5 days in Colfosco: the end of the Dolomites

Ferda and I ended up spending about three and a half weeks in the Dolomites. The last five days were in Colfosco in Alta Badia on the other side of Passo Gardena from Ortisei. My parents took a taxi to get there. We took advantage and loaded them up with most of our luggage. Wow, what easy riding when your bicycle is so light!

IMG_20220716_121916 by bryandkeith on flickr
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10 days in Ortisei: 4 via ferrata adventures

Ferda and I coasted down from Passo Sella to Ortisei. We parked our bikes and didn’t touch them for about 10 days. The main goal was to spend time with my parents and my brother and his family for our first visit since covid started. Elise (or was it Kevin?) found a comfortable house to rent in Ortisei. We had a wonderful holiday in Val Gardena. Here I’ll just show some photos of our four via ferrata days (Piccolo Cir, Oskar Schuster, Tridentina al Pisciadù, Sass Rigais).

Having done a couple via ferrata in Slovenia and a couple more in the Dolomites on the way to Ortisei, Ferda and I were clearly the experts (!). For starters we decided to take Kevin, Elise, Jasper, and Zoë up Piccolo Cir. I had read in multiple places that accommodation in Ortisei comes with cards to use the public transportation in Val Gardena. Be warned of two things: renting a house may not include those cards (ours didn’t) and you cannot start your mountain excursion early if you wait for the first bus of the morning. For Piccolo Cir we took a taxi to Passo Gardena, more because we were eight people without bus cards than because we needed an early start.

It was a short walk to Rifugio Jimmy:

IMG_20220708_093636 by bryandkeith on flickr

Another short walk, and we were at the start of the route. I showed Zoë and Jasper how to use the via ferrata equipment, and they were off and running.

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Passes in the Dolomites: Staulanza, Fedaia, Sella

Wow, the Dolomites are beautiful. Ok, I guess that shouldn’t be such a surprise. Visiting the Dolomites has been on my list for years, but still I was stunned.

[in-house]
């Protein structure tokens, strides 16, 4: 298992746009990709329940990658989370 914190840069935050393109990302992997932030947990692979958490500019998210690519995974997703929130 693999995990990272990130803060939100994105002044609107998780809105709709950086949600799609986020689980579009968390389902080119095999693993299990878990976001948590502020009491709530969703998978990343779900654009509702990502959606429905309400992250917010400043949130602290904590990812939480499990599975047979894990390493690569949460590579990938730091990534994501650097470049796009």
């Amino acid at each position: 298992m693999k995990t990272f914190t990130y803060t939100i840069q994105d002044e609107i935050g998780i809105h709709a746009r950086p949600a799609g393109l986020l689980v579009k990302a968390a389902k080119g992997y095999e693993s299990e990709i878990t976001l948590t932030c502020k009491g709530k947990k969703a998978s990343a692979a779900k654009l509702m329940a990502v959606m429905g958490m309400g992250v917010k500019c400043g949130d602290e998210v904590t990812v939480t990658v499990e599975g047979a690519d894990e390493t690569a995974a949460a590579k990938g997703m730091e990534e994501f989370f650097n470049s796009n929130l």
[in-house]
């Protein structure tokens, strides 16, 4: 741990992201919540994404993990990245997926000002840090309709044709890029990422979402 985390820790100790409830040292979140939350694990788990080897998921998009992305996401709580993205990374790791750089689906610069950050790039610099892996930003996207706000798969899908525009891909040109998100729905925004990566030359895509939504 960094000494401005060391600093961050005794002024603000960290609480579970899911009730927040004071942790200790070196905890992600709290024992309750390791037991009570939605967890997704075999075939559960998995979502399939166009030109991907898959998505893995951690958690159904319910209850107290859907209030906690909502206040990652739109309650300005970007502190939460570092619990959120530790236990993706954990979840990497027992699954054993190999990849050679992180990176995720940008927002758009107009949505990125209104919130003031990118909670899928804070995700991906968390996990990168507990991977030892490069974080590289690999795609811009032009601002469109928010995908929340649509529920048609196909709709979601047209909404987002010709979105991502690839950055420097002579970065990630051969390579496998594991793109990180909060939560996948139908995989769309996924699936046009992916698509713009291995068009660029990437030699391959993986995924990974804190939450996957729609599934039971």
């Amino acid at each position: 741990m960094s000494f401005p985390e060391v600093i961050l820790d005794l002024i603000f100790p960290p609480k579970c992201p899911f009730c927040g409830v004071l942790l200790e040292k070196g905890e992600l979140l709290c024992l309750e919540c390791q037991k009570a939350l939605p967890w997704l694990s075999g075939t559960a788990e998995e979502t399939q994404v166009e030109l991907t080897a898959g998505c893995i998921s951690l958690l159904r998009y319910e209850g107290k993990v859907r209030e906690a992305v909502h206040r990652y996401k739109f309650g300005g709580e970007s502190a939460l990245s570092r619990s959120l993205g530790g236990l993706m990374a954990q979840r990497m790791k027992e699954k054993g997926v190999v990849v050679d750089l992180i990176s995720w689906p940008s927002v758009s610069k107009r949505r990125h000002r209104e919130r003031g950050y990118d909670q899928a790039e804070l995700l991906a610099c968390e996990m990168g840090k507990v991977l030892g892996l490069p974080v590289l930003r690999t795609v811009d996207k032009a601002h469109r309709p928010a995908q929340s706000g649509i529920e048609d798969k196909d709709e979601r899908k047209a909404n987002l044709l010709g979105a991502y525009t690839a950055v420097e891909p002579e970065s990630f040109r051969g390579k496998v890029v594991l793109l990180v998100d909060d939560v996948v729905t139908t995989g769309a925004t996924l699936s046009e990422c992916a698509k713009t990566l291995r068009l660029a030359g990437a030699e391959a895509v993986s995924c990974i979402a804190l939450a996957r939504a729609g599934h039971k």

Our first pass was Staulanza. From the Piave River down at 420m in Longarone we climbed up to 1760m at the pass. We took our time. It wasn’t hard. The most disturbing thing is that there’s a 5km section of road between Igne and Mezzocanale that is closed to cyclists. The alternative (via Pieve di Cadore) is over 50km longer with an extra 1300m of climbing. WTF? We rode the 5km illegally and didn’t get caught.

Above Forno di Zoldo we started getting views of the high mountains.

IMG_20220628_095838 by bryandkeith on flickr
Forno di Zoldo
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Bicycle touring from the Julian Alps to the Friuli Plain

The Russians built the road over Vrşiç Pass during WWI after the Italians invaded the Austrian Empire. The aim was to supply the Isonzo Front. There’s still a well kept Russian chapel about half way up the north of the side of pass.

Russian Chapel by bryandkeith on flickr

The 800m climb was my first riding with a full load since crashing 10 days earlier. I was happy my knee did as well as it did. I wasn’t so happy with the views. Vrşiç Pass is the highest (paved?) pass in Slovenia and gives access to the highest mountains in the country. I guess I expected the scenery to be more impressive.

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15 days in Gozd Martuljek: hiking, biking, via ferrata, and other excitement

Ferda and I had heard there was a lot to do in the Kranjska Gora area. When we finished our via ferrata in Mojstrana, we looked for a place to stay there for a few days. Everything seemed full. On the internet I found Boršt Apartments in Gozd Martuljek and booked an apartment for a few nights. It said the room had a “mountain view”. Ferda and I laughed because everywhere we turned in this area had a mountain view.

Well, uh, they weren’t kidding. This was the view from our room:

IMG_20220604_165750 by bryandkeith on flickr

They also weren’t kidding about the things to do. We kept extending our stay. Here’s a list of our excursions while we were there:

  • visit Jansa Lake by bicycle
  • climb the Jerm’n via ferrata
  • a 60 km 3-country (Slovenia, Austria, Italy) bicycle loop
  • climb the ferrata Hvadnik
  • visit Fusine Lakes (in Italy) by bicycle
  • watch ski jumpers at Planica
  • explore the Vrata Valley by bicycle, then on foot
  • climb Jalovec
  • explore the Krma Valley by bicycle
  • walk to the lower Murtuljški waterfall (there’s an upper one as well)

Here’s a short list of some of the things we thought we might do but didn’t have time for:

  • climb Triglav
  • climb Špik
  • explore the Kot Valley
  • explore the network of trails below the mountains that we looked at everyday from our room

Yes, it’s a great part of Slovenia to spend a few days. Note that it’s all about sport and mountain scenery. There’s not much in the way of culture and history. Also, it seems difficult to get around if you don’t have a bicycle.

This is how we started most of our excursions, heading straight toward the mountains to access the bicycle path that heads up and down the main valley (Sava Dolinka):

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